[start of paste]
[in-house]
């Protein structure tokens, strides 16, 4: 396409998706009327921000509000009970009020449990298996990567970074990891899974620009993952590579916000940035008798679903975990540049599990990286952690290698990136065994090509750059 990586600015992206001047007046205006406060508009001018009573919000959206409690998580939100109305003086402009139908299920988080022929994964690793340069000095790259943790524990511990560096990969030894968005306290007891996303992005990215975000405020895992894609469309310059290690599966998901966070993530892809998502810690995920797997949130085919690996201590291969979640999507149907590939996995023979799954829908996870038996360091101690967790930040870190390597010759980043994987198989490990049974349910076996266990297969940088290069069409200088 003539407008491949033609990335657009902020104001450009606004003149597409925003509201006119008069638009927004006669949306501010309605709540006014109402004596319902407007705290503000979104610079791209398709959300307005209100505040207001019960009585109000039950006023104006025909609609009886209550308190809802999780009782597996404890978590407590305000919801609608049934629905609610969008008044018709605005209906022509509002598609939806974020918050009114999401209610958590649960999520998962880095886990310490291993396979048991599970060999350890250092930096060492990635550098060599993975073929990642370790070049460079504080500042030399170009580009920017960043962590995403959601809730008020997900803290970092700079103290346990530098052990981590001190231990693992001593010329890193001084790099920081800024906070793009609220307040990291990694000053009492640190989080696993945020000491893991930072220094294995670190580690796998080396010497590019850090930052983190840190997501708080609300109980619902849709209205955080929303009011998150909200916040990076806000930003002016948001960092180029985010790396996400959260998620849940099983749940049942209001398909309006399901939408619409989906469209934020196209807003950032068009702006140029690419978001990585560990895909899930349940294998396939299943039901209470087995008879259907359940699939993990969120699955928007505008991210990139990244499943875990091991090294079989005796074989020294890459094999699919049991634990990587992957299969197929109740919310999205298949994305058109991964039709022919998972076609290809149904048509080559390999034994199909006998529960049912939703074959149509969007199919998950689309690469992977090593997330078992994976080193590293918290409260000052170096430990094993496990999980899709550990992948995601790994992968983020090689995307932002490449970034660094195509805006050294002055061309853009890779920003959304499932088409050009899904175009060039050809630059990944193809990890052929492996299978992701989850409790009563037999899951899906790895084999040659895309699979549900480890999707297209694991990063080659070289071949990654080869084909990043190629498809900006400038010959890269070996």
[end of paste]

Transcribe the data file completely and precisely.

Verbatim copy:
[in-house]
């Protein structure tokens, strides 16, 4: 396409998706009327921000509000009970009020449990298996990567970074990891899974620009993952590579916000940035008798679903975990540049599990990286952690290698990136065994090509750059 990586600015992206001047007046205006406060508009001018009573919000959206409690998580939100109305003086402009139908299920988080022929994964690793340069000095790259943790524990511990560096990969030894968005306290007891996303992005990215975000405020895992894609469309310059290690599966998901966070993530892809998502810690995920797997949130085919690996201590291969979640999507149907590939996995023979799954829908996870038996360091101690967790930040870190390597010759980043994987198989490990049974349910076996266990297969940088290069069409200088 003539407008491949033609990335657009902020104001450009606004003149597409925003509201006119008069638009927004006669949306501010309605709540006014109402004596319902407007705290503000979104610079791209398709959300307005209100505040207001019960009585109000039950006023104006025909609609009886209550308190809802999780009782597996404890978590407590305000919801609608049934629905609610969008008044018709605005209906022509509002598609939806974020918050009114999401209610958590649960999520998962880095886990310490291993396979048991599970060999350890250092930096060492990635550098060599993975073929990642370790070049460079504080500042030399170009580009920017960043962590995403959601809730008020997900803290970092700079103290346990530098052990981590001190231990693992001593010329890193001084790099920081800024906070793009609220307040990291990694000053009492640190989080696993945020000491893991930072220094294995670190580690796998080396010497590019850090930052983190840190997501708080609300109980619902849709209205955080929303009011998150909200916040990076806000930003002016948001960092180029985010790396996400959260998620849940099983749940049942209001398909309006399901939408619409989906469209934020196209807003950032068009702006140029690419978001990585560990895909899930349940294998396939299943039901209470087995008879259907359940699939993990969120699955928007505008991210990139990244499943875990091991090294079989005796074989020294890459094999699919049991634990990587992957299969197929109740919310999205298949994305058109991964039709022919998972076609290809149904048509080559390999034994199909006998529960049912939703074959149509969007199919998950689309690469992977090593997330078992994976080193590293918290409260000052170096430990094993496990999980899709550990992948995601790994992968983020090689995307932002490449970034660094195509805006050294002055061309853009890779920003959304499932088409050009899904175009060039050809630059990944193809990890052929492996299978992701989850409790009563037999899951899906790895084999040659895309699979549900480890999707297209694991990063080659070289071949990654080869084909990043190629498809900006400038010959890269070996």